Employee transportation coordinators (ETCs) play a leading role in delivering commuter benefits to the members of a company or organization’s workforce. They also develop, implement, and update commuter programs and policies, and serve as internal and external “point people.” Yet, the role is also relatively new, becoming more widespread over the past few years.
Because the transportation demand management (TDM) landscape is constantly shifting as policies, technology, and best practices continue to evolve and change, ETCs need to stay focused and current to maximize their impact.
These are five of the most important things that every employee transportation coordinator should be doing now:
#1 – Get to know your local and regional commuter programs
Almost every major city or region has a government-affiliated commuter program that aims to promote alternatives to solo driving. These organizations work to empower commuters and lead the push toward smarter, more sustainable transportation choices.
As an ETC, you should be proactive about connecting and cooperating with local and regional commuter programs. Do more than just find out what they offer. Reach out to the people who run them, and get to know them. Attend their events and webinars, join their mailing lists, and stay engaged with what they’re doing.
Remember: an effective ETC is a company or organization’s in-house commuter programs expert. The most successful ETCs have advanced knowledge that reaches beyond their own walls and extends out into the broader community.
#2 – Stay current
On a related note, local and regional commuter management ordinances and programs can be complex, and they often have a lot of moving parts. They also tend to maintain long and detailed lists of requirements that partner companies and organizations are expected to meet. You could be dropped from the partnership for failing to meet even one of those requirements, even accidentally.
To that end, make sure to stay current with the details of all the local and regional commuter programs your organization participates in. If their requirements are changing, or if you’ve implemented organizational changes that may affect your eligibility, reach out to the appropriate administrators for help or advice. This is another incentive for maintaining close ties and open communication with your local program coordinators.
Plugging into organizations like the Association for Commuter Transportation that offer webinars, conferences and other learning opportunities at the local and international level is another great way to stay informed. And be sure to check out CommuteCon.com for information on upcoming virtual conferences for commuter management professionals.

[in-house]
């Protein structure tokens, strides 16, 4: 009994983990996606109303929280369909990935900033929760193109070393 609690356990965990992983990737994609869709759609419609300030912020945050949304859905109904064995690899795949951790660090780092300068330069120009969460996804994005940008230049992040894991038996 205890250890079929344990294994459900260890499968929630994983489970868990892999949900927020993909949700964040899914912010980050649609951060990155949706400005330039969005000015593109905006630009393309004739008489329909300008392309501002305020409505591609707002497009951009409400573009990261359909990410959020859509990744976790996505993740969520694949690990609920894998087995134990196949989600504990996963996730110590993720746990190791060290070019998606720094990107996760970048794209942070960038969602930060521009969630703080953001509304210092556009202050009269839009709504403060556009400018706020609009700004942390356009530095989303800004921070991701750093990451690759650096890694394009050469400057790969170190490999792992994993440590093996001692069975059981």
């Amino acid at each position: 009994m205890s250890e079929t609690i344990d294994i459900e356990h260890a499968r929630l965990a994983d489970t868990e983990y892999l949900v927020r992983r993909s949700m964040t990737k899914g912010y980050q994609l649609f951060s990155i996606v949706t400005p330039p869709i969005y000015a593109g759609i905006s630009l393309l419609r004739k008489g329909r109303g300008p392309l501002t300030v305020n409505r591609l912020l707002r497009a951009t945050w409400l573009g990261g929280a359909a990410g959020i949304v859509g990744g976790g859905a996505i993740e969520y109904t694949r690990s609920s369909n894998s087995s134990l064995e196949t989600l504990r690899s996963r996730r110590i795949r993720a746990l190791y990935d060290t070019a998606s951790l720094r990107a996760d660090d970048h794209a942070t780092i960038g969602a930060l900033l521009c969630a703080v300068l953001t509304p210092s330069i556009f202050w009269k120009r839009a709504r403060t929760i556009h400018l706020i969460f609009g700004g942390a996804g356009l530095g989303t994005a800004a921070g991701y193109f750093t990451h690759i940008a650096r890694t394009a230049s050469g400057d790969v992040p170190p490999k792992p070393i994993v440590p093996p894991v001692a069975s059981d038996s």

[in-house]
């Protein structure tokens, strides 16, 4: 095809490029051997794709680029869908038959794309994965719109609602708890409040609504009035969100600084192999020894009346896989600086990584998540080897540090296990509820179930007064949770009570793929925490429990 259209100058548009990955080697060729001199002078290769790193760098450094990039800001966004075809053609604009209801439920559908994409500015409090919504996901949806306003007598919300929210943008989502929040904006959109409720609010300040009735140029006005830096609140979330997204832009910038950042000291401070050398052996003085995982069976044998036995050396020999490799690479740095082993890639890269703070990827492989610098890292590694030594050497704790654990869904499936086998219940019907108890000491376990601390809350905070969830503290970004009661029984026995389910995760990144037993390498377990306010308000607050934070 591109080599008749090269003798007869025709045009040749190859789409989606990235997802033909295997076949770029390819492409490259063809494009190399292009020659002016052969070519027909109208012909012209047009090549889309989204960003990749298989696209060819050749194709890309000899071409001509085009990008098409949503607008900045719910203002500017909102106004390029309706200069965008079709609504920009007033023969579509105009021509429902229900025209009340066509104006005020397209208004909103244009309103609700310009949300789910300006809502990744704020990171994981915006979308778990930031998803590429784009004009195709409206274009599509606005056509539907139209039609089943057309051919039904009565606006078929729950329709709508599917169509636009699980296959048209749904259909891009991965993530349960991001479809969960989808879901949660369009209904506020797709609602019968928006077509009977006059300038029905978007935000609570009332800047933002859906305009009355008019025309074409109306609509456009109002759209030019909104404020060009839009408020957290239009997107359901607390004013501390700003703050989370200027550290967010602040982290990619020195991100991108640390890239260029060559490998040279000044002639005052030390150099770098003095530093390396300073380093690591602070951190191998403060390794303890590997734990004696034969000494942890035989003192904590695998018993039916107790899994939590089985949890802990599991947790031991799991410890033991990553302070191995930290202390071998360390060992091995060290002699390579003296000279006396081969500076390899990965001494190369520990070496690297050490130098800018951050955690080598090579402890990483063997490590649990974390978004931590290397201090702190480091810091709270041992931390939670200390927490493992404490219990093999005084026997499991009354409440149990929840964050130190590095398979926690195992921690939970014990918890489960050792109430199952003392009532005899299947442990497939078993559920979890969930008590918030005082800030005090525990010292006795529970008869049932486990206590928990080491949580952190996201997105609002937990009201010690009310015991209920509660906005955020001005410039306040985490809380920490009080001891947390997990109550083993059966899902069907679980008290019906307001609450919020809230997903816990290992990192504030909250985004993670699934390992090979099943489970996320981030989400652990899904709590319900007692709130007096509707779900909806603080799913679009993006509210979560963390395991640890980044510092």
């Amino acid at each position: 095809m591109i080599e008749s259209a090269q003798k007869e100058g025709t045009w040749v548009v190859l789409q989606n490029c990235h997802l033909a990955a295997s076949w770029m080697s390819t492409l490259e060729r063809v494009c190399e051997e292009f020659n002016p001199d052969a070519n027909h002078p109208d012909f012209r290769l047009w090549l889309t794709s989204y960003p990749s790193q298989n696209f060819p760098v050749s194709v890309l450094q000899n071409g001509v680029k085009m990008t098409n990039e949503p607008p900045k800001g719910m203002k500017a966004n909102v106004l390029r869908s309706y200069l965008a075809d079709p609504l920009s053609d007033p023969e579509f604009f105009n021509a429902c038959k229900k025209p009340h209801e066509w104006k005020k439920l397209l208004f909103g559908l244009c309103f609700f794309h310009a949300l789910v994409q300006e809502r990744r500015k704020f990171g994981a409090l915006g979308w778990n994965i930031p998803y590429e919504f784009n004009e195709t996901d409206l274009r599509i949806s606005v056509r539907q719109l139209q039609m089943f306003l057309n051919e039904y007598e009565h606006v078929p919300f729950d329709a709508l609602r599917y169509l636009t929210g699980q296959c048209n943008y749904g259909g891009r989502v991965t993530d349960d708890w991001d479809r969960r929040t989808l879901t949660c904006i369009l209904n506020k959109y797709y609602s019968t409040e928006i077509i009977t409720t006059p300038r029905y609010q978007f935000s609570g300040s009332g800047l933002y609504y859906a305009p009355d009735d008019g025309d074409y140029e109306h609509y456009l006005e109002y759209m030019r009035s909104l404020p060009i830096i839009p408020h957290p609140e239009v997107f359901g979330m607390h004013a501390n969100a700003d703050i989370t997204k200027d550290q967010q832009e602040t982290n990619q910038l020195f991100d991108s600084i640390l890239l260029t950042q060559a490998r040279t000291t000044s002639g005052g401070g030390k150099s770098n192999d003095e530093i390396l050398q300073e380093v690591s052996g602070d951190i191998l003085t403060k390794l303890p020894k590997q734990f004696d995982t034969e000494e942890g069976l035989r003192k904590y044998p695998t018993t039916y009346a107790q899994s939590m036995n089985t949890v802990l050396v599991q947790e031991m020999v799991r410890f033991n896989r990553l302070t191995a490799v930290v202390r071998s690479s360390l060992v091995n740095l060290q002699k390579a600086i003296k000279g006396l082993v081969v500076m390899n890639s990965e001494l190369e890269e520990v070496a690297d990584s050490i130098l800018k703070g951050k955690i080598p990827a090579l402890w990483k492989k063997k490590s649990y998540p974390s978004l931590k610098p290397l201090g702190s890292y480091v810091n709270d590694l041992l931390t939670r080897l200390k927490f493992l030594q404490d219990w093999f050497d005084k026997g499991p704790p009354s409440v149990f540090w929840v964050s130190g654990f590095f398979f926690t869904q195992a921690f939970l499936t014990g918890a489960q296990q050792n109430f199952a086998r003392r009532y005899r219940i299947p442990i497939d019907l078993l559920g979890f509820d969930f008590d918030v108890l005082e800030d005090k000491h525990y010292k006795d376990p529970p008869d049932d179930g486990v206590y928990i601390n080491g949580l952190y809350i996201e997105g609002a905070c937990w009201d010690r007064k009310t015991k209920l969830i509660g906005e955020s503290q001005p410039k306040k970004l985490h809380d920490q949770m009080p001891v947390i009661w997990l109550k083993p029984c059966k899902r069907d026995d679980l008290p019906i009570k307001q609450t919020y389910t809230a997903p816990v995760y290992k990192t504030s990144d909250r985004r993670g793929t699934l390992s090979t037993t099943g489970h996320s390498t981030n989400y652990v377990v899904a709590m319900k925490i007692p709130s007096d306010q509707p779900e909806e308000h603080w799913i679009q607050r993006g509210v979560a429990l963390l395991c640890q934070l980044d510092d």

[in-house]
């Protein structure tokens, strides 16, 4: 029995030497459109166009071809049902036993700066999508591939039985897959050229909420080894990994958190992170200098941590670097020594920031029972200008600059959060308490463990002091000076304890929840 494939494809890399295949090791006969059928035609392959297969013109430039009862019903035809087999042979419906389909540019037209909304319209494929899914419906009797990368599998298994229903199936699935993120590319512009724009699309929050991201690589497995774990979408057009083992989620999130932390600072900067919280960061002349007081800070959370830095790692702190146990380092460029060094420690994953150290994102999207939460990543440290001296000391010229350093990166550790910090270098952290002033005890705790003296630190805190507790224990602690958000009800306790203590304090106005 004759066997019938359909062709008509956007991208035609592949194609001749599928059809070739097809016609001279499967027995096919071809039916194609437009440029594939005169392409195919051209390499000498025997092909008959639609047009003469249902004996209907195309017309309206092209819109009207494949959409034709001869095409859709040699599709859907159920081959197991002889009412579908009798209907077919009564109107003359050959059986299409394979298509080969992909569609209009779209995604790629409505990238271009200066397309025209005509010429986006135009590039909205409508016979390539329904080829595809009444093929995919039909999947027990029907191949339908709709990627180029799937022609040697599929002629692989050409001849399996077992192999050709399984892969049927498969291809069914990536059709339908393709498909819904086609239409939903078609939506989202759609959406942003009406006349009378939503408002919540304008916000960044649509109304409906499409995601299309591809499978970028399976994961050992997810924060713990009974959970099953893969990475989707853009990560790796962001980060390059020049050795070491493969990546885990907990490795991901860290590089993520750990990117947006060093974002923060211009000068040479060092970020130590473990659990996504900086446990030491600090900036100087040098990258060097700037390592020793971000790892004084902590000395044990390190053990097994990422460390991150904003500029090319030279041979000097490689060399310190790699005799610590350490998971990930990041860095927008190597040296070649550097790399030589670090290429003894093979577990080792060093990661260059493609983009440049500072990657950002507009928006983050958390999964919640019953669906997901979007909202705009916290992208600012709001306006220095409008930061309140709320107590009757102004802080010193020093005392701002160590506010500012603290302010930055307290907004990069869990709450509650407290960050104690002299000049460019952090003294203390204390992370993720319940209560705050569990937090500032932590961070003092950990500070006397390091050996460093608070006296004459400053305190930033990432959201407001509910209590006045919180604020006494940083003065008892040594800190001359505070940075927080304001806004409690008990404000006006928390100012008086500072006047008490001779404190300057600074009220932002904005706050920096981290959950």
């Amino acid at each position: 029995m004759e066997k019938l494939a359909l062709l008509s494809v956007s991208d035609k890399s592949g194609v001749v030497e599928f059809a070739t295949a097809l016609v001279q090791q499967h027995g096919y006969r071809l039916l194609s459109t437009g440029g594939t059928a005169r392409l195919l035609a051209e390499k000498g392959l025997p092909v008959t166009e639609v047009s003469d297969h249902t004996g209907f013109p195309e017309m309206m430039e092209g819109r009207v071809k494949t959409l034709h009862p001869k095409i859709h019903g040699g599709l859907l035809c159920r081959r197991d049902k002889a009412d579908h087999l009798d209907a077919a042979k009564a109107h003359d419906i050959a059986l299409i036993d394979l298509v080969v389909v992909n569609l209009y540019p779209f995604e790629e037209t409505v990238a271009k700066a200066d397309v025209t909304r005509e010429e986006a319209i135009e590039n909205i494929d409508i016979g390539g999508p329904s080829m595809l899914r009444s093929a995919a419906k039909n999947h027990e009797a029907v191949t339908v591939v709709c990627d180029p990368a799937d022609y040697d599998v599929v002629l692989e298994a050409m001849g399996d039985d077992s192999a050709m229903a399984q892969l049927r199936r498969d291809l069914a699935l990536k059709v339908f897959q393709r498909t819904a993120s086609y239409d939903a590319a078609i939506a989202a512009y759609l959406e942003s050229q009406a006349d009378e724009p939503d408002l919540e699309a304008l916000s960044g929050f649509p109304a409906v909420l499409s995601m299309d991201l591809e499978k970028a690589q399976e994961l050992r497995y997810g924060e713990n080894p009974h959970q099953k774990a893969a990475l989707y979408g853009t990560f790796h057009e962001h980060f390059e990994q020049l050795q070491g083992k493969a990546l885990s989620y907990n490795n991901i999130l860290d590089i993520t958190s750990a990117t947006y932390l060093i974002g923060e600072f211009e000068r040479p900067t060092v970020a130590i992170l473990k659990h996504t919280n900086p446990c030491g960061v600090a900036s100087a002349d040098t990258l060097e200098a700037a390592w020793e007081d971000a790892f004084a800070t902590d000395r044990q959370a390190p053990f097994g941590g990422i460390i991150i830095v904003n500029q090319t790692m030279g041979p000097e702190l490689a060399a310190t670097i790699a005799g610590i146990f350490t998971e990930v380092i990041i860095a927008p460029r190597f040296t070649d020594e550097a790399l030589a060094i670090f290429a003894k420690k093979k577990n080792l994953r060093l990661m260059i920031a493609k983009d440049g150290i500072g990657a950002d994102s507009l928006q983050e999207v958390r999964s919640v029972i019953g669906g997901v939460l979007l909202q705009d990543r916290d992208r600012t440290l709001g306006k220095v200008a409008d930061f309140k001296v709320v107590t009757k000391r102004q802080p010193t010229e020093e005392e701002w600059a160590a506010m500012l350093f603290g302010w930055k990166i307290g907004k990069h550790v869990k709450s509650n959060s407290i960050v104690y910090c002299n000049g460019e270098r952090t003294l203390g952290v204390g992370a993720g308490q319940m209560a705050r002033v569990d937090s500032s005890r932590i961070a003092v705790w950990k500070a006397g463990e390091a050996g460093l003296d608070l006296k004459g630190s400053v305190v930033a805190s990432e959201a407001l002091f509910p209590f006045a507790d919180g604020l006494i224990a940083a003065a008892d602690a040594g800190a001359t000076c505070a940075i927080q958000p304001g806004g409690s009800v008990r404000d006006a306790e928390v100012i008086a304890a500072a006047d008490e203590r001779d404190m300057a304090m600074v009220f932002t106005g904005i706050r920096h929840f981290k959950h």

#3 – Share commuter program info with new employees
Newly hired individuals often struggle to find their own way into commuter programs after starting a new job. It’s common for new hires to simply not know that commuter support options are available.
Coordinate with the person or team responsible for new employee orientations. Make sure they are mentioning internal commuter programs during welcome sessions, even if only briefly. Prepare materials that could be included in either printed or digital orientation packets. Then, make sure those materials contain your name, contact information, and a warm message that lets newcomers know you’re available and happy to answer any commute-related questions they might have.
#4 – Keep coworkers engaged and informed
Effective ETCs keep their coworkers engaged with commuter programs and informed about resources, opportunities, and special initiatives.
Here are a few strategies you can use:
- Create an email list that interested colleagues can join to learn more about programs and updates
- Generate and distribute posters and flyers about special events like annual commuter challenges
- Work with your human resources department to include commuter programs in new employee onboarding plans or and regular internal communications
- Do a lunch-hour presentation series on commuter-related topics, such as “Bike to Work 101” or “Ways to Get to Work Without a Car”
- Invite a representative from local or regional commuter programs to talk about their initiatives (and include an incentive for participating, like free lunch or a prize draw)
#5 – Take full advantage of available tools
First, look within your company or organization to see what tools and supports they offer. Does your company have its own carpooling network or ride-matching software? Is there a commuter rewards program in place already?
Many dramatic TDM success stories begin with creative and engaging commuter rewards, challenges, and friendly competitions. These are easy to implement and fun for participants, and they can really drive participation rates in the right direction.
If you’re a little short on the tech end of things, you can also reach out to local and regional commuter programs to see if they have any room to add your company as a network on their software. Of course, the entire RideAmigos team is also here to help you take full advantage of the impressive benefits of technologies like our signature commuter management platform.